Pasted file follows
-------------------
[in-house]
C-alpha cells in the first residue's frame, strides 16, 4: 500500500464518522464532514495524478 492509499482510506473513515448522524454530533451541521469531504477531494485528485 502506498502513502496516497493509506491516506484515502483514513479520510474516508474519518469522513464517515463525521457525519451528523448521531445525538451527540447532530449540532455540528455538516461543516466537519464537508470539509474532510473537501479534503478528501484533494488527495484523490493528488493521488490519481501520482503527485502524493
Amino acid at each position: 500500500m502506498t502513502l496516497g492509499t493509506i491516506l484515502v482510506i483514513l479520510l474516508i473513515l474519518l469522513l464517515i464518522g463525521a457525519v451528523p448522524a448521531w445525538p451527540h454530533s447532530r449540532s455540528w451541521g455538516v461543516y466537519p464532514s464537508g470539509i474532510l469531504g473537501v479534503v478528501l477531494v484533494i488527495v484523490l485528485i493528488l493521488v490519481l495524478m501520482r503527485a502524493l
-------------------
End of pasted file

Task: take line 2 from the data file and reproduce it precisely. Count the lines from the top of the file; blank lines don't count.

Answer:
C-alpha cells in the first residue's frame, strides 16, 4: 500500500464518522464532514495524478 492509499482510506473513515448522524454530533451541521469531504477531494485528485 502506498502513502496516497493509506491516506484515502483514513479520510474516508474519518469522513464517515463525521457525519451528523448521531445525538451527540447532530449540532455540528455538516461543516466537519464537508470539509474532510473537501479534503478528501484533494488527495484523490493528488493521488490519481501520482503527485502524493